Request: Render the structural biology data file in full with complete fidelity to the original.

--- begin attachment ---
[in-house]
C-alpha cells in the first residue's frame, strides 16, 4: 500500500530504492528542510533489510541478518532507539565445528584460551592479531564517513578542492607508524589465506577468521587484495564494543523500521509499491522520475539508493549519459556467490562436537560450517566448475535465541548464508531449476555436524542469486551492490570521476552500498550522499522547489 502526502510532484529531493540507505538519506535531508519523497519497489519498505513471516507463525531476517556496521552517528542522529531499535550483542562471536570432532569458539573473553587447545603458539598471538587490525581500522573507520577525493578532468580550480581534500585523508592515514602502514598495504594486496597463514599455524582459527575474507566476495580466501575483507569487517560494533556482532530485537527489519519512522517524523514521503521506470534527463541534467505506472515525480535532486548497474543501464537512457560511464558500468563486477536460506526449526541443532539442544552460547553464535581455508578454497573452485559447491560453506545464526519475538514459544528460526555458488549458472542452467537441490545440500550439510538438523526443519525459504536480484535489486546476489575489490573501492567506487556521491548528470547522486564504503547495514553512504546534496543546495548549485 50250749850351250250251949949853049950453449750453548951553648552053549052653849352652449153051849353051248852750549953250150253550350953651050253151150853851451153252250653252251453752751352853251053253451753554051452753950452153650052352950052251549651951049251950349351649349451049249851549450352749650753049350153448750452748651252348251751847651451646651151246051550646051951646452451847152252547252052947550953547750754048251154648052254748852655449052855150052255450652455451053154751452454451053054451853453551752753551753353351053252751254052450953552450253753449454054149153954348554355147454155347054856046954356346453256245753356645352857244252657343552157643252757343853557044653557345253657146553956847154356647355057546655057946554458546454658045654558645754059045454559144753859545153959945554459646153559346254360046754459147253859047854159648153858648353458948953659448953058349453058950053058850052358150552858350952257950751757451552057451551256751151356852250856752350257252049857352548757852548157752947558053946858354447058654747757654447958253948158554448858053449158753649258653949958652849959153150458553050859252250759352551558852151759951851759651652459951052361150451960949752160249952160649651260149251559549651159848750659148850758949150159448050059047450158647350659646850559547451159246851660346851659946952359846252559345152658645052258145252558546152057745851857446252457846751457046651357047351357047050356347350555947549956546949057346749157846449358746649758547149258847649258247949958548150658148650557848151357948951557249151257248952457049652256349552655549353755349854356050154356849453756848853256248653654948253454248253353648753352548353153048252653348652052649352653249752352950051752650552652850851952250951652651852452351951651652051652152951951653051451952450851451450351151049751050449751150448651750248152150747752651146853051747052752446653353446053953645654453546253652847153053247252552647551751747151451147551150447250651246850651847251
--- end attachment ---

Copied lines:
[in-house]
C-alpha cells in the first residue's frame, strides 16, 4: 500500500530504492528542510533489510541478518532507539565445528584460551592479531564517513578542492607508524589465506577468521587484495564494543523500521509499491522520475539508493549519459556467490562436537560450517566448475535465541548464508531449476555436524542469486551492490570521476552500498550522499522547489 502526502510532484529531493540507505538519506535531508519523497519497489519498505513471516507463525531476517556496521552517528542522529531499535550483542562471536570432532569458539573473553587447545603458539598471538587490525581500522573507520577525493578532468580550480581534500585523508592515514602502514598495504594486496597463514599455524582459527575474507566476495580466501575483507569487517560494533556482532530485537527489519519512522517524523514521503521506470534527463541534467505506472515525480535532486548497474543501464537512457560511464558500468563486477536460506526449526541443532539442544552460547553464535581455508578454497573452485559447491560453506545464526519475538514459544528460526555458488549458472542452467537441490545440500550439510538438523526443519525459504536480484535489486546476489575489490573501492567506487556521491548528470547522486564504503547495514553512504546534496543546495548549485 50250749850351250250251949949853049950453449750453548951553648552053549052653849352652449153051849353051248852750549953250150253550350953651050253151150853851451153252250653252251453752751352853251053253451753554051452753950452153650052352950052251549651951049251950349351649349451049249851549450352749650753049350153448750452748651252348251751847651451646651151246051550646051951646452451847152252547252052947550953547750754048251154648052254748852655449052855150052255450652455451053154751452454451053054451853453551752753551753353351053252751254052450953552450253753449454054149153954348554355147454155347054856046954356346453256245753356645352857244252657343552157643252757343853557044653557345253657146553956847154356647355057546655057946554458546454658045654558645754059045454559144753859545153959945554459646153559346254360046754459147253859047854159648153858648353458948953659448953058349453058950053058850052358150552858350952257950751757451552057451551256751151356852250856752350257252049857352548757852548157752947558053946858354447058654747757654447958253948158554448858053449158753649258653949958652849959153150458553050859252250759352551558852151759951851759651652459951052361150451960949752160249952160649651260149251559549651159848750659148850758949150159448050059047450158647350659646850559547451159246851660346851659946952359846252559345152658645052258145252558546152057745851857446252457846751457046651357047351357047050356347350555947549956546949057346749157846449358746649758547149258847649258247949958548150658148650557848151357948951557249151257248952457049652256349552655549353755349854356050154356849453756848853256248653654948253454248253353648753352548353153048252653348652052649352653249752352950051752650552652850851952250951652651852452351951651652051652152951951653051451952450851451450351151049751050449751150448651750248152150747752651146853051747052752446653353446053953645654453546253652847153053247252552647551751747151451147551150447250651246850651847251